As first reported by TOI earlier, Indian armed forces are looking to induct as many as 900 helicopters in the coming decade, including 384 light-utility and observation, 90 naval multirole, 65 light combat, 22 heavy-duty attack, 139 medium-lift and 15 heavy-lift, among others, many of them from abroad.
The impending $1.4 billion deal for the 22 Apaches will also include the supply of 812 AGM-114 L-3 Hellfire Longbow missiles, 542 AGM-114 R-3 Hellfire-II missiles, 245 Stinger Block I-92 H missiles and 12 AN/APG-78 fire-control radars.
Among the other military aviation deals already bagged by the US are the $4.1 bn contract for 10 C-17 Globemaster-III strategic airlift aircraft, $2.1 billion for eight P-8 I maritime patrol aircraft and $962 million for six C-130 J ‘Super Hercules” planes.
Sunday, August 12, 2012
Thursday, August 9, 2012
A prominent political analyst says the United States has proposed a bio-weapon that would destroy the part of the human brain associated with spirituality.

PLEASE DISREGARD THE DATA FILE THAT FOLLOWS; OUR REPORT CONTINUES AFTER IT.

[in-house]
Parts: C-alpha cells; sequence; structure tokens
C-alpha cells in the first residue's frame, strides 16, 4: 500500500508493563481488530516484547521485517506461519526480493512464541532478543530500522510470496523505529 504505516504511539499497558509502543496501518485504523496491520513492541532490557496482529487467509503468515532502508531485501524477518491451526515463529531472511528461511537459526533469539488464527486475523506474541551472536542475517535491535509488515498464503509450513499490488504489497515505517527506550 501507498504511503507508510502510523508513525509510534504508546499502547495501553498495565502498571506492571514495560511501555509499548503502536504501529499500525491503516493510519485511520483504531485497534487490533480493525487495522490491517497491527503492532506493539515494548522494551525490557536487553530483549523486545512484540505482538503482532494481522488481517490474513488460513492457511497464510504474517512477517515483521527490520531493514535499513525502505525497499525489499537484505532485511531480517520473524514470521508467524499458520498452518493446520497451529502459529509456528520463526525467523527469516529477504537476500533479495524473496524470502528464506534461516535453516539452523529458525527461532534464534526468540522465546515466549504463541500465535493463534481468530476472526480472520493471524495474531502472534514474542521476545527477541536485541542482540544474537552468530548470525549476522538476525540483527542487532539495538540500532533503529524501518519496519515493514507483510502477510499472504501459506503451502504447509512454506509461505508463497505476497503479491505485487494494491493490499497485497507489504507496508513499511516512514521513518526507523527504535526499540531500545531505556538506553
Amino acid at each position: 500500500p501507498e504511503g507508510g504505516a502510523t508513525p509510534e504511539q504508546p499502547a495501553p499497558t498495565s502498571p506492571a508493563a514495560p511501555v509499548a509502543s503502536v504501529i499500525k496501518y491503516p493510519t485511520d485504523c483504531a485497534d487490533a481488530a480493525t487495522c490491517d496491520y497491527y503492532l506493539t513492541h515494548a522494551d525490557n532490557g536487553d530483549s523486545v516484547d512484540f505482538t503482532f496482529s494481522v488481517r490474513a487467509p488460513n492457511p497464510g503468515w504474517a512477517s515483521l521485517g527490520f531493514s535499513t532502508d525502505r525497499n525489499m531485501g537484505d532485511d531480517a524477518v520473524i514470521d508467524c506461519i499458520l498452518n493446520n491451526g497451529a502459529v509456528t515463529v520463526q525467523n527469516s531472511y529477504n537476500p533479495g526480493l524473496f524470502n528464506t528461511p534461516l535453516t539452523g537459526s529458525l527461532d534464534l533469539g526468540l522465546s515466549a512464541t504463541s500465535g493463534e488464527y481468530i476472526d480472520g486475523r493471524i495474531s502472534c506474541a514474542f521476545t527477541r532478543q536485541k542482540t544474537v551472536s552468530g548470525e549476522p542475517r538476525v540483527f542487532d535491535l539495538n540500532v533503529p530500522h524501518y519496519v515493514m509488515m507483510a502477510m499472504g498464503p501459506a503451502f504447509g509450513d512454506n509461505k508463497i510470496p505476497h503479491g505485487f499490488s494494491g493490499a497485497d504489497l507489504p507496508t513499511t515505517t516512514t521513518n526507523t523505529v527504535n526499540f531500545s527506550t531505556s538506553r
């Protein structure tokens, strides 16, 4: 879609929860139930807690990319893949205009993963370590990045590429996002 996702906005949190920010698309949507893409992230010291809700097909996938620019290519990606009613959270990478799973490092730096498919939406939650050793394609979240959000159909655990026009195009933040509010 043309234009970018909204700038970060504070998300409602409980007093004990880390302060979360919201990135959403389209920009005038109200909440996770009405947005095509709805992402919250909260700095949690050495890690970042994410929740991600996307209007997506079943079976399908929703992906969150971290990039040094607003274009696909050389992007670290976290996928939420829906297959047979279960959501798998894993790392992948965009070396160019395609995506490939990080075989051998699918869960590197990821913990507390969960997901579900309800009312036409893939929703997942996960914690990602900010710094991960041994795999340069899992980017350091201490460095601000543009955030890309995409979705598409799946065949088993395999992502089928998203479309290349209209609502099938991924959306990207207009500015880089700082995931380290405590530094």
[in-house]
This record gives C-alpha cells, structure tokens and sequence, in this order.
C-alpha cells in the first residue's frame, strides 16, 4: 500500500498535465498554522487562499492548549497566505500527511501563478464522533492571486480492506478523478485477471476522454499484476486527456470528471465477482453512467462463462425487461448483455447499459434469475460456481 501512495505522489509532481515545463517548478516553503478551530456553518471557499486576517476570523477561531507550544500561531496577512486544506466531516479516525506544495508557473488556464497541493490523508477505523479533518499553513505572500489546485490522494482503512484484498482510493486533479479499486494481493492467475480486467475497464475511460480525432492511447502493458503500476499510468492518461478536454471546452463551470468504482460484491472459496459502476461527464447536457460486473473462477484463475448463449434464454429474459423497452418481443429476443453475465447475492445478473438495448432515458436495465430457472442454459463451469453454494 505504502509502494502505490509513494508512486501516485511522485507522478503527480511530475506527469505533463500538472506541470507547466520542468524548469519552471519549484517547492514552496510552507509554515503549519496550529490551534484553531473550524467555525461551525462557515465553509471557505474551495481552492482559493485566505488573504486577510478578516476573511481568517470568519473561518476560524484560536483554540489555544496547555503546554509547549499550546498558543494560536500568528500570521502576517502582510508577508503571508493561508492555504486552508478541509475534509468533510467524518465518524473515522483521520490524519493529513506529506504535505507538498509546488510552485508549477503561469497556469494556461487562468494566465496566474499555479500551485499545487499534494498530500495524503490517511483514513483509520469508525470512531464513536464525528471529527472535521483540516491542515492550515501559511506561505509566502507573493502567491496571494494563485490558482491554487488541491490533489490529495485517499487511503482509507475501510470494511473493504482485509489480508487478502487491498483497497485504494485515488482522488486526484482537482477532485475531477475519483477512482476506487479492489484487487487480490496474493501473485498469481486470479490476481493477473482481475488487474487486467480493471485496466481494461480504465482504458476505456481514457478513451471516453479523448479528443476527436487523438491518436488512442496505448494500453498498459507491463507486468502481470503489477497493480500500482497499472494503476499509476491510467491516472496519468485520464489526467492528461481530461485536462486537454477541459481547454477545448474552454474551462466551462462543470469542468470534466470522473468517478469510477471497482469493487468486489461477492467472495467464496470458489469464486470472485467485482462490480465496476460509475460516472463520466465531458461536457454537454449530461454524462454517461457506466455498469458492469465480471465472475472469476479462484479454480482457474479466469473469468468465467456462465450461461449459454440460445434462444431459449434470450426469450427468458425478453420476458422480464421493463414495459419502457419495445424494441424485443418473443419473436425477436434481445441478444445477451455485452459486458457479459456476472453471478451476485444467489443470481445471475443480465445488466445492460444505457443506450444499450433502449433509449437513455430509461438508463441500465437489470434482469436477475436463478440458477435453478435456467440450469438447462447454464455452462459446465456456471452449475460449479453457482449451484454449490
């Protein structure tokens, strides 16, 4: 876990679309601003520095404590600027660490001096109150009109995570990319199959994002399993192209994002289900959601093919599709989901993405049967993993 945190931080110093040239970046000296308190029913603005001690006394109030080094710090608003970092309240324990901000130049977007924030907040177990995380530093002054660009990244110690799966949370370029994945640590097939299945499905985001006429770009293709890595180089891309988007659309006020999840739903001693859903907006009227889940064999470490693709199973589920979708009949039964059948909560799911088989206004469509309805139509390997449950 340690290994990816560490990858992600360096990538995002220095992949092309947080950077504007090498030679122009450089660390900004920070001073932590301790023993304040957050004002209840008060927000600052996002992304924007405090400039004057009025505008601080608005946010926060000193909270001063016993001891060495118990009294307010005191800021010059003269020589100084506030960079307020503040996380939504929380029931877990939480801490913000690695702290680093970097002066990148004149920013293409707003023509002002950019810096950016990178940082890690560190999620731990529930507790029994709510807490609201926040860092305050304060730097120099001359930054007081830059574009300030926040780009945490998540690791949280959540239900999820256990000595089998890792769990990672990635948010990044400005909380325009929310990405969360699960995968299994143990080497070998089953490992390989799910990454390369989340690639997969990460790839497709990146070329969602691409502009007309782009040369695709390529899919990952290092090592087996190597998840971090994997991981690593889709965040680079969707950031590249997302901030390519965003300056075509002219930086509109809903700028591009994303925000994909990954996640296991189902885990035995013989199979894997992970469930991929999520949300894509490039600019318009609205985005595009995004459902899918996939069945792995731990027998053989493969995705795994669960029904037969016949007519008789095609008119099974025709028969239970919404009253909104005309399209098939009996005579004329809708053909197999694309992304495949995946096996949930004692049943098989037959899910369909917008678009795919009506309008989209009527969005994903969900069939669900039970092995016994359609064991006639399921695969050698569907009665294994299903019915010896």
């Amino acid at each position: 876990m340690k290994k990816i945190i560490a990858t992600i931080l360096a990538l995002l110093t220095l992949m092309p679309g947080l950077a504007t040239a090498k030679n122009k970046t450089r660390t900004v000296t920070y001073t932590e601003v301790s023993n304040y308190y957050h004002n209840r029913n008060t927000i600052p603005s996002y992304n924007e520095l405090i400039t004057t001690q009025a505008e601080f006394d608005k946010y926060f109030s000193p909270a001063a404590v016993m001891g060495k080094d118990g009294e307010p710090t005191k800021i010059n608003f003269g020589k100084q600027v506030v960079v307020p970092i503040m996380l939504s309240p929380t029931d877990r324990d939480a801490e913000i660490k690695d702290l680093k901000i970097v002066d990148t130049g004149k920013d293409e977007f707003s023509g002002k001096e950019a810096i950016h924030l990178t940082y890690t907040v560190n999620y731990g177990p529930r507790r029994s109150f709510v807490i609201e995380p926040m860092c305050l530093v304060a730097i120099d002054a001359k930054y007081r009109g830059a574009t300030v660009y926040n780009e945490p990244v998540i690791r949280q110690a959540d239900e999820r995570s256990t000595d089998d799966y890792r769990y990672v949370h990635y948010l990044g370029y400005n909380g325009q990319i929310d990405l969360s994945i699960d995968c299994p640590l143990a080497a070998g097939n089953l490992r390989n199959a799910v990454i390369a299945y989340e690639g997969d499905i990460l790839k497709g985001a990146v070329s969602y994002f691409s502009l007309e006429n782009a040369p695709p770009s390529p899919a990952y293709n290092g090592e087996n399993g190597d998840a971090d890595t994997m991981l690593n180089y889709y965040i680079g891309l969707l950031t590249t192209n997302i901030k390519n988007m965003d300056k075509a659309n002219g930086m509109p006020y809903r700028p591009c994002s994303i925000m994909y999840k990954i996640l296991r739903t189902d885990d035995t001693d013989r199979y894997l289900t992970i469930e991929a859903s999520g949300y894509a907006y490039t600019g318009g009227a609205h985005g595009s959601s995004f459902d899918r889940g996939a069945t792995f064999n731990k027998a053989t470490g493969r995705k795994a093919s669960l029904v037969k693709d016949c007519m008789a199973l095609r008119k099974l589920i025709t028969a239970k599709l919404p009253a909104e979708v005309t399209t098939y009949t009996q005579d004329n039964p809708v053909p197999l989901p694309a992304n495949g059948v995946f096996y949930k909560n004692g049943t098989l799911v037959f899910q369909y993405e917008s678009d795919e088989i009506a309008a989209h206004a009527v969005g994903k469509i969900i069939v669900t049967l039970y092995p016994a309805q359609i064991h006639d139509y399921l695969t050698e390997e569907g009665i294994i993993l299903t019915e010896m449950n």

“An apparent Pentagon video, leaked by the hacker group Anonymous, details US military plans to develop and deploy a biological weapon that would destroy people's receptivity to religion in targeted Muslim populations,” Dr. Kevin Barrett wrote in an article on Press TV website.
Barrett went on to say that the proposed bio-weapon would be distributed in flu vaccines >>and would “alter human genomic expression to produce a sort of chemical lobotomy.”
The analyst further described the Pentagon project as a clear act of genocide under international law.
“The culture of Islamic societies is an intensely religious culture; indeed, it is strong religiosity that holds these societies together. The murder of the central feature of the culture of 1.5 billion people would be by far the worst genocide ever attempted or even contemplated,” he added.